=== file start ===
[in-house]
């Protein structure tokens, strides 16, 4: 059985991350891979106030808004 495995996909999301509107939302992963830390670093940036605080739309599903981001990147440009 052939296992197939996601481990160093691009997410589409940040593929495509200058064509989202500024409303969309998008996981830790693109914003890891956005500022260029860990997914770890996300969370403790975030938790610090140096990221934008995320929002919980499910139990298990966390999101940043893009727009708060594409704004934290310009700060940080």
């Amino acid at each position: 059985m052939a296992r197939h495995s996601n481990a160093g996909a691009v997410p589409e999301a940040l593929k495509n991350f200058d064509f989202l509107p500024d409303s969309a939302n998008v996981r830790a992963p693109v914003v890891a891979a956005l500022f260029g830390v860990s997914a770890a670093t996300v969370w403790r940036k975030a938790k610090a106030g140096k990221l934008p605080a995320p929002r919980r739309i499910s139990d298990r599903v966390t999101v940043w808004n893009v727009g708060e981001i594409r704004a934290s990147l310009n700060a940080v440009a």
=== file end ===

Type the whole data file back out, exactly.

[in-house]
């Protein structure tokens, strides 16, 4: 059985991350891979106030808004 495995996909999301509107939302992963830390670093940036605080739309599903981001990147440009 052939296992197939996601481990160093691009997410589409940040593929495509200058064509989202500024409303969309998008996981830790693109914003890891956005500022260029860990997914770890996300969370403790975030938790610090140096990221934008995320929002919980499910139990298990966390999101940043893009727009708060594409704004934290310009700060940080």
């Amino acid at each position: 059985m052939a296992r197939h495995s996601n481990a160093g996909a691009v997410p589409e999301a940040l593929k495509n991350f200058d064509f989202l509107p500024d409303s969309a939302n998008v996981r830790a992963p693109v914003v890891a891979a956005l500022f260029g830390v860990s997914a770890a670093t996300v969370w403790r940036k975030a938790k610090a106030g140096k990221l934008p605080a995320p929002r919980r739309i499910s139990d298990r599903v966390t999101v940043w808004n893009v727009g708060e981001i594409r704004a934290s990147l310009n700060a940080v440009a």